Play Therapy- is play therapy
Through play, therapists can help children learn more adaptive behaviour in situations where the child presents emotional, or social deficits.

When and how does unhelpfulness act therapeutically?

I hesitated for a long time when choosing a title for this post. It sounded risky, because I feared a negative interpretation of it, such as: does this mean that we should not help the child during therapy? After all, the child needs help, support. This is correct. I think that the proper consideration of this topic should be more about the answer: when ? at what point?

It is very difficult during a therapy session not to help the child. Non-directive therapy is perhaps difficult precisely because you have to stop the first impulsive reaction of wanting to help and wait. During a Play Therapy session, a child may not be able to cope with many things. Sometimes putting two Lego bricks together is a challenge, sometimes opening a new plastic cup of pastry is a challenge for the child. The heart and hands of the 'good adult' reach out on their own to help the child: to join the blocks together, to open the cup with the pastry cream. Just who gains from this situation and what information about themselves? The therapist, yes, will gain a sense of having helped the child. The child, on the contrary, will gain the feeling that he or she is so weak and clumsy that he or she will not be able to put two blocks together or open the cup of jelly beans. Are we sure that by helping the child, we want to give him the feeling that he is weak, clumsy and needs help? Maybe the vanity of the therapist and his need to be needed by the child is behind it? Maybe the therapist is unable to bear the child's frustration and the child's negative feelings accompanying failure and prevents them from happening by solving the problem for the child? Only does this mean that he accepts the child as he is ?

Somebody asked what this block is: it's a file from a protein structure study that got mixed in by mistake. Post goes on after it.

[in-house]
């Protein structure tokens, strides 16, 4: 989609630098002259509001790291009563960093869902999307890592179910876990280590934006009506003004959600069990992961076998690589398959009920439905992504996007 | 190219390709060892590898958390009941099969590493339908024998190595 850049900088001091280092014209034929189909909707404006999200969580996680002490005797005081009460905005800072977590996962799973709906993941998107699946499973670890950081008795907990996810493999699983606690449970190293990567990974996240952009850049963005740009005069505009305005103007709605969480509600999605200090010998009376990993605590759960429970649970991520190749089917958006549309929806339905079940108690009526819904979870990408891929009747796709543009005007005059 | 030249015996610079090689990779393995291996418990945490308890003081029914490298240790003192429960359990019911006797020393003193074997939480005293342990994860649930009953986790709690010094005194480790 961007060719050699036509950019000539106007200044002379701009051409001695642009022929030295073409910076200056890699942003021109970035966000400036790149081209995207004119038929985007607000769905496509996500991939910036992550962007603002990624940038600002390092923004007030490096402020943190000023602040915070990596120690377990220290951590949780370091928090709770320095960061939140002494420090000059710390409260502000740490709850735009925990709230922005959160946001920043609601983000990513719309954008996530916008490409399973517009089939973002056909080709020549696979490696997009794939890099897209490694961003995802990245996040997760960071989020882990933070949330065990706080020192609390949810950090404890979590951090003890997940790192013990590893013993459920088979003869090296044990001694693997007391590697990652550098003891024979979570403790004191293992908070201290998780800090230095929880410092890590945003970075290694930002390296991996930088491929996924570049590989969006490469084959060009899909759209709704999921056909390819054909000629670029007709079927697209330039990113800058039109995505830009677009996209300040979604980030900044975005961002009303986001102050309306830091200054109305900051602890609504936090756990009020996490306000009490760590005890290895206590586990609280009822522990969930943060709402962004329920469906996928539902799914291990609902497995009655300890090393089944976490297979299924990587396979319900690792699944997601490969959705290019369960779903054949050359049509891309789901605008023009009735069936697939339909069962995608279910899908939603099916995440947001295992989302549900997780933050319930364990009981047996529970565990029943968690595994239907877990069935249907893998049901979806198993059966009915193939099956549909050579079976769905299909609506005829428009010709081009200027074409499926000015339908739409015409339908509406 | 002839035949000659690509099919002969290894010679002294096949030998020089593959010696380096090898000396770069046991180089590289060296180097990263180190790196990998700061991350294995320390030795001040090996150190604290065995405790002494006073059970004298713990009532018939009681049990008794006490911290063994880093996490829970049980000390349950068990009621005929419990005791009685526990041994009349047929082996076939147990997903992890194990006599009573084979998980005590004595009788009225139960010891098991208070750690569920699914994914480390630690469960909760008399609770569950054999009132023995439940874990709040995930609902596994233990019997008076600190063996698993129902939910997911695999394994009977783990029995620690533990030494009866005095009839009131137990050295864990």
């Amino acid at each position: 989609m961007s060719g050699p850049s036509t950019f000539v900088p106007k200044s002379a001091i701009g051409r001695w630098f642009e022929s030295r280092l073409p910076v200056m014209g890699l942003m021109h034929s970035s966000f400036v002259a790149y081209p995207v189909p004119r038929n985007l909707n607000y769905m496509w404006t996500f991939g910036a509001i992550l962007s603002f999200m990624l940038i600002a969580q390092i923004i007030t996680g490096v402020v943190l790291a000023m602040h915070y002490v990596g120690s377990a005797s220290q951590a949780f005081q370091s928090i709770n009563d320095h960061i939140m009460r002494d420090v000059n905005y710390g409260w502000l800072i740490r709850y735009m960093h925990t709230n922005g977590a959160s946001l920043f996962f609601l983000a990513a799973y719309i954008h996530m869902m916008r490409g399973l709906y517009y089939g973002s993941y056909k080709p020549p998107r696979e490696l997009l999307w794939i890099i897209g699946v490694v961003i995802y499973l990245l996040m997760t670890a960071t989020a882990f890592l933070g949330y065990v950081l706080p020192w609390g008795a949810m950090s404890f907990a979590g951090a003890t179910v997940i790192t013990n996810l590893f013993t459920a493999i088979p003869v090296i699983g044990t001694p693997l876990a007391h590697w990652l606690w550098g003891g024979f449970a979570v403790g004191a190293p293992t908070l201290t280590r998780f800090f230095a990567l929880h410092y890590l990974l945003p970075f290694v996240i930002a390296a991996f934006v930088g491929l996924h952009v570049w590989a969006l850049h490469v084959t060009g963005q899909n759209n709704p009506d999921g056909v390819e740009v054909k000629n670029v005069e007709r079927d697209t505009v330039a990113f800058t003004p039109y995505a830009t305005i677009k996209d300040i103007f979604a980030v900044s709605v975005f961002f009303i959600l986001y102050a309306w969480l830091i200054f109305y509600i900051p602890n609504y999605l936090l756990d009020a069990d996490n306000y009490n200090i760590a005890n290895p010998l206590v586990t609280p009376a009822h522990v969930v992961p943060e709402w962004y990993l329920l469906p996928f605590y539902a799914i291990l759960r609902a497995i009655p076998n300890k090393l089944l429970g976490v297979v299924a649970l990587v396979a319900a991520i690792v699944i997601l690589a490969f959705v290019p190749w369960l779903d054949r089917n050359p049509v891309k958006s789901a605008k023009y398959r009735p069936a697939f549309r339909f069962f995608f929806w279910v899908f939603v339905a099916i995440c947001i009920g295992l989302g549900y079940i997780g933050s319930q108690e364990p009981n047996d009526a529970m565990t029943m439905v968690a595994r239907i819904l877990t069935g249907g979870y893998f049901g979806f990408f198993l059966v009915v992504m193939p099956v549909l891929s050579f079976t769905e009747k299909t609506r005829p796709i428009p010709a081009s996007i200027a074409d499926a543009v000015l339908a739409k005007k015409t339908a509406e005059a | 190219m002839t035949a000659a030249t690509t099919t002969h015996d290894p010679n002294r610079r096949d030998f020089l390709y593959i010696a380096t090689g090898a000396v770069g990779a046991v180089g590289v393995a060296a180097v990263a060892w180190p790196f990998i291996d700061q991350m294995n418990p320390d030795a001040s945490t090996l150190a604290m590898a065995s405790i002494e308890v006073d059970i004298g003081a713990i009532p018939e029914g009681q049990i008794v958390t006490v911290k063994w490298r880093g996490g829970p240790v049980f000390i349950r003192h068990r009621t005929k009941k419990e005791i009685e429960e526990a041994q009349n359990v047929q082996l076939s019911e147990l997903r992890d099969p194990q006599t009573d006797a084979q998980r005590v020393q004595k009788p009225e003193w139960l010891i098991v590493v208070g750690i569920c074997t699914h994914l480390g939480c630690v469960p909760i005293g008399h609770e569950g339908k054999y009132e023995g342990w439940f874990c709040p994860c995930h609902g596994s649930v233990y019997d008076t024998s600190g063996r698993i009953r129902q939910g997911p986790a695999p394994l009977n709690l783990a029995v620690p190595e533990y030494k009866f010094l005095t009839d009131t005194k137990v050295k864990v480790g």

The therapist's sense of being needed by the child implies the child's dependence on the therapist, not the independence of the child and the therapist. Under conditions of dependence, it is difficult for two autonomous persons to develop.

So to help or not to help? If you are still in doubt then I will answer this question: not to help until the child asks for help. And it's not about getting the child to say the word "please", because learning magic words is not the goal here. It's about accepting that a child may not be able to, that a child may get upset, that a child may throw a cup of doughball on the floor shouting: "stupid box, I hate you". The idea is that the child can experience the real him/herself in the presence of an accepting therapist who will tell the child about his/her attempts, even when they end in failure, and will be ready to help when the child asks for help. But the most important thing is that the child will seek help himself to solve the problem, to finally open that box of pastry cream or put the blocks together. The next time, the child will find the solution to the problem himself or someone to help him. And this is what will contribute to the child's independence. This is because not being able to do something is not a cause for shame or sadness. Rather, the fact that we do not know how to do something and do not seek help to solve our difficulty is already a cause for serious concern.

The child's ability to organise help for themselves seems to be the answer to why the therapist should not do it for the child. And if the child eventually manages to open that box of pastry cream himself, then he will experience a sense of his own agency. However, if we were to open it ourselves, then he would not have that opportunity. And this is why 'not helping' works therapeutically.

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